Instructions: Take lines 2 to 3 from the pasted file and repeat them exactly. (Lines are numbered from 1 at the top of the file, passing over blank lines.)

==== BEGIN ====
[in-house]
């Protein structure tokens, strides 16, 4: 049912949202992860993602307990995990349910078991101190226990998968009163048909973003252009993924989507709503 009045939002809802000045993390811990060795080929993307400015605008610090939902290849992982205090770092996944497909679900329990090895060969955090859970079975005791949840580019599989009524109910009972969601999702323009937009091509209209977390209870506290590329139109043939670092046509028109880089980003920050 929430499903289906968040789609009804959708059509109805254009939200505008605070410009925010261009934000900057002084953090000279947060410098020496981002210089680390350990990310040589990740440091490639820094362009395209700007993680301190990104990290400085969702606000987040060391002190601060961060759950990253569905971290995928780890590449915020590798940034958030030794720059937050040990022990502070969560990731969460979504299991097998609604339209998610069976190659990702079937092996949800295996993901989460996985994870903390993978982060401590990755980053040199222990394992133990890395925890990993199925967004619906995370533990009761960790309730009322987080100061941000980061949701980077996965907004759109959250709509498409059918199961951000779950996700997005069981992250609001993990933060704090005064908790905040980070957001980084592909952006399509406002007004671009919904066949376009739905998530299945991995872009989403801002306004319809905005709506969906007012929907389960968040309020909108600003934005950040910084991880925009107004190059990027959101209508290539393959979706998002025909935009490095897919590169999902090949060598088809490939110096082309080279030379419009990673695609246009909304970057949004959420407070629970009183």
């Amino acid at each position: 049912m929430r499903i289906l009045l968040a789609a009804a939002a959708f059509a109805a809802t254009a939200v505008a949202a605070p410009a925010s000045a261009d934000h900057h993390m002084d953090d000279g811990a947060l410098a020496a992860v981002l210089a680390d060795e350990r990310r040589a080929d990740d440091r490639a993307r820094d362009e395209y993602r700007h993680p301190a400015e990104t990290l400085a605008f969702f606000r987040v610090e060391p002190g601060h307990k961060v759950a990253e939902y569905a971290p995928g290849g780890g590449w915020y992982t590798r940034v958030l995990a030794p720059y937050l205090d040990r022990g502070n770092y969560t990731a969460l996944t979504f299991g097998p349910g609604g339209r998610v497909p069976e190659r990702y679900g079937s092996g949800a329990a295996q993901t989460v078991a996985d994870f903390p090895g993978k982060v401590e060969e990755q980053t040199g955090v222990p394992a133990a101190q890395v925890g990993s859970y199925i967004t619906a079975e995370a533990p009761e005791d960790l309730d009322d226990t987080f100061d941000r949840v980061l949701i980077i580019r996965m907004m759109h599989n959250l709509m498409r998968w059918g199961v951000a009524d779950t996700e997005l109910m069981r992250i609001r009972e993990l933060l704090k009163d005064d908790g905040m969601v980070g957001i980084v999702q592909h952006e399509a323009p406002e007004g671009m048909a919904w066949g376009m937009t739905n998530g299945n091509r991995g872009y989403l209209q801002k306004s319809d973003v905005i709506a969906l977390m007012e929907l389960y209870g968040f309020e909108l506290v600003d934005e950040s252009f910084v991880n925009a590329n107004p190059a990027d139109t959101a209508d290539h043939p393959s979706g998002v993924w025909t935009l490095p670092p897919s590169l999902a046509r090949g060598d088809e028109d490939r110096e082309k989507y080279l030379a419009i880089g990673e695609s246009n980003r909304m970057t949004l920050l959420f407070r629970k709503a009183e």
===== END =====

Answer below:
């Protein structure tokens, strides 16, 4: 049912949202992860993602307990995990349910078991101190226990998968009163048909973003252009993924989507709503 009045939002809802000045993390811990060795080929993307400015605008610090939902290849992982205090770092996944497909679900329990090895060969955090859970079975005791949840580019599989009524109910009972969601999702323009937009091509209209977390209870506290590329139109043939670092046509028109880089980003920050 929430499903289906968040789609009804959708059509109805254009939200505008605070410009925010261009934000900057002084953090000279947060410098020496981002210089680390350990990310040589990740440091490639820094362009395209700007993680301190990104990290400085969702606000987040060391002190601060961060759950990253569905971290995928780890590449915020590798940034958030030794720059937050040990022990502070969560990731969460979504299991097998609604339209998610069976190659990702079937092996949800295996993901989460996985994870903390993978982060401590990755980053040199222990394992133990890395925890990993199925967004619906995370533990009761960790309730009322987080100061941000980061949701980077996965907004759109959250709509498409059918199961951000779950996700997005069981992250609001993990933060704090005064908790905040980070957001980084592909952006399509406002007004671009919904066949376009739905998530299945991995872009989403801002306004319809905005709506969906007012929907389960968040309020909108600003934005950040910084991880925009107004190059990027959101209508290539393959979706998002025909935009490095897919590169999902090949060598088809490939110096082309080279030379419009990673695609246009909304970057949004959420407070629970009183």
């Amino acid at each position: 049912m929430r499903i289906l009045l968040a789609a009804a939002a959708f059509a109805a809802t254009a939200v505008a949202a605070p410009a925010s000045a261009d934000h900057h993390m002084d953090d000279g811990a947060l410098a020496a992860v981002l210089a680390d060795e350990r990310r040589a080929d990740d440091r490639a993307r820094d362009e395209y993602r700007h993680p301190a400015e990104t990290l400085a605008f969702f606000r987040v610090e060391p002190g601060h307990k961060v759950a990253e939902y569905a971290p995928g290849g780890g590449w915020y992982t590798r940034v958030l995990a030794p720059y937050l205090d040990r022990g502070n770092y969560t990731a969460l996944t979504f299991g097998p349910g609604g339209r998610v497909p069976e190659r990702y679900g079937s092996g949800a329990a295996q993901t989460v078991a996985d994870f903390p090895g993978k982060v401590e060969e990755q980053t040199g955090v222990p394992a133990a101190q890395v925890g990993s859970y199925i967004t619906a079975e995370a533990p009761e005791d960790l309730d009322d226990t987080f100061d941000r949840v980061l949701i980077i580019r996965m907004m759109h599989n959250l709509m498409r998968w059918g199961v951000a009524d779950t996700e997005l109910m069981r992250i609001r009972e993990l933060l704090k009163d005064d908790g905040m969601v980070g957001i980084v999702q592909h952006e399509a323009p406002e007004g671009m048909a919904w066949g376009m937009t739905n998530g299945n091509r991995g872009y989403l209209q801002k306004s319809d973003v905005i709506a969906l977390m007012e929907l389960y209870g968040f309020e909108l506290v600003d934005e950040s252009f910084v991880n925009a590329n107004p190059a990027d139109t959101a209508d290539h043939p393959s979706g998002v993924w025909t935009l490095p670092p897919s590169l999902a046509r090949g060598d088809e028109d490939r110096e082309k989507y080279l030379a419009i880089g990673e695609s246009n980003r909304m970057t949004l920050l959420f407070r629970k709503a009183e």